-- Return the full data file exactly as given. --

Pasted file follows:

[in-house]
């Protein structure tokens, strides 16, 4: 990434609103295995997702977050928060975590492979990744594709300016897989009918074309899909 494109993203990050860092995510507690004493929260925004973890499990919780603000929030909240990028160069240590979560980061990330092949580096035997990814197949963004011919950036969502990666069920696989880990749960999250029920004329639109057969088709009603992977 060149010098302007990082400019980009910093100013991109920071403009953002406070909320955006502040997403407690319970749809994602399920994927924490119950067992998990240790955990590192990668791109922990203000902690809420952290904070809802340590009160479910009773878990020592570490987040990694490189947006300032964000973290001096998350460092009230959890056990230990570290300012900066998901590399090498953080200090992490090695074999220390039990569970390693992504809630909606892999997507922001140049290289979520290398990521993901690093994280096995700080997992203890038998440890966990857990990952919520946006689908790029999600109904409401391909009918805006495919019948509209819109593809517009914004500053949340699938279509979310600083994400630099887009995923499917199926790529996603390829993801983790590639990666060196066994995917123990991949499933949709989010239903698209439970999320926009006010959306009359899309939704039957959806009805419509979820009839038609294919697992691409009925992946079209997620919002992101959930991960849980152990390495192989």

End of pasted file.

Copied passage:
[in-house]
């Protein structure tokens, strides 16, 4: 990434609103295995997702977050928060975590492979990744594709300016897989009918074309899909 494109993203990050860092995510507690004493929260925004973890499990919780603000929030909240990028160069240590979560980061990330092949580096035997990814197949963004011919950036969502990666069920696989880990749960999250029920004329639109057969088709009603992977 060149010098302007990082400019980009910093100013991109920071403009953002406070909320955006502040997403407690319970749809994602399920994927924490119950067992998990240790955990590192990668791109922990203000902690809420952290904070809802340590009160479910009773878990020592570490987040990694490189947006300032964000973290001096998350460092009230959890056990230990570290300012900066998901590399090498953080200090992490090695074999220390039990569970390693992504809630909606892999997507922001140049290289979520290398990521993901690093994280096995700080997992203890038998440890966990857990990952919520946006689908790029999600109904409401391909009918805006495919019948509209819109593809517009914004500053949340699938279509979310600083994400630099887009995923499917199926790529996603390829993801983790590639990666060196066994995917123990991949499933949709989010239903698209439970999320926009006010959306009359899309939704039957959806009805419509979820009839038609294919697992691409009925992946079209997620919002992101959930991960849980152990390495192989």